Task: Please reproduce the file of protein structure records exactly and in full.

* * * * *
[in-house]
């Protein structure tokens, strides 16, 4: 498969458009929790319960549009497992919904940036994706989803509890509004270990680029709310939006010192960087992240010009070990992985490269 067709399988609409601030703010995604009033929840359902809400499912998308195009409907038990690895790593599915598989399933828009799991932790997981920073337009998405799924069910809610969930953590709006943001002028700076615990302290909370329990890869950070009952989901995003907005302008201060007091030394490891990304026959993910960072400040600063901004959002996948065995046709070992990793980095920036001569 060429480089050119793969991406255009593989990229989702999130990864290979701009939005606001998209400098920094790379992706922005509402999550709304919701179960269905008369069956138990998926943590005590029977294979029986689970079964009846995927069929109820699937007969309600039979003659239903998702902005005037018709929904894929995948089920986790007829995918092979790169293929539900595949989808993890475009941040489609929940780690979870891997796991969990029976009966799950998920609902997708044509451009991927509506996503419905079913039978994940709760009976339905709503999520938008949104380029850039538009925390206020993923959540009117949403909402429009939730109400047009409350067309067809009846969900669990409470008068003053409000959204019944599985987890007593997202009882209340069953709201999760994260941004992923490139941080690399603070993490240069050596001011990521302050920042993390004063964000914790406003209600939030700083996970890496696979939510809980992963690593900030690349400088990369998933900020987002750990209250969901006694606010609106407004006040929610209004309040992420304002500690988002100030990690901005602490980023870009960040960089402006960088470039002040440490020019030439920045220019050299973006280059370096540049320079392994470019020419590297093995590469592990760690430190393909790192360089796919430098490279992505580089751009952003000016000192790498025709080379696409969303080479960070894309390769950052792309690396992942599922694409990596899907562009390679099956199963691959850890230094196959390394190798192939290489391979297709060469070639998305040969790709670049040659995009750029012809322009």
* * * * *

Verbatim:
[in-house]
């Protein structure tokens, strides 16, 4: 498969458009929790319960549009497992919904940036994706989803509890509004270990680029709310939006010192960087992240010009070990992985490269 067709399988609409601030703010995604009033929840359902809400499912998308195009409907038990690895790593599915598989399933828009799991932790997981920073337009998405799924069910809610969930953590709006943001002028700076615990302290909370329990890869950070009952989901995003907005302008201060007091030394490891990304026959993910960072400040600063901004959002996948065995046709070992990793980095920036001569 060429480089050119793969991406255009593989990229989702999130990864290979701009939005606001998209400098920094790379992706922005509402999550709304919701179960269905008369069956138990998926943590005590029977294979029986689970079964009846995927069929109820699937007969309600039979003659239903998702902005005037018709929904894929995948089920986790007829995918092979790169293929539900595949989808993890475009941040489609929940780690979870891997796991969990029976009966799950998920609902997708044509451009991927509506996503419905079913039978994940709760009976339905709503999520938008949104380029850039538009925390206020993923959540009117949403909402429009939730109400047009409350067309067809009846969900669990409470008068003053409000959204019944599985987890007593997202009882209340069953709201999760994260941004992923490139941080690399603070993490240069050596001011990521302050920042993390004063964000914790406003209600939030700083996970890496696979939510809980992963690593900030690349400088990369998933900020987002750990209250969901006694606010609106407004006040929610209004309040992420304002500690988002100030990690901005602490980023870009960040960089402006960088470039002040440490020019030439920045220019050299973006280059370096540049320079392994470019020419590297093995590469592990760690430190393909790192360089796919430098490279992505580089751009952003000016000192790498025709080379696409969303080479960070894309390769950052792309690396992942599922694409990596899907562009390679099956199963691959850890230094196959390394190798192939290489391979297709060469070639998305040969790709670049040659995009750029012809322009």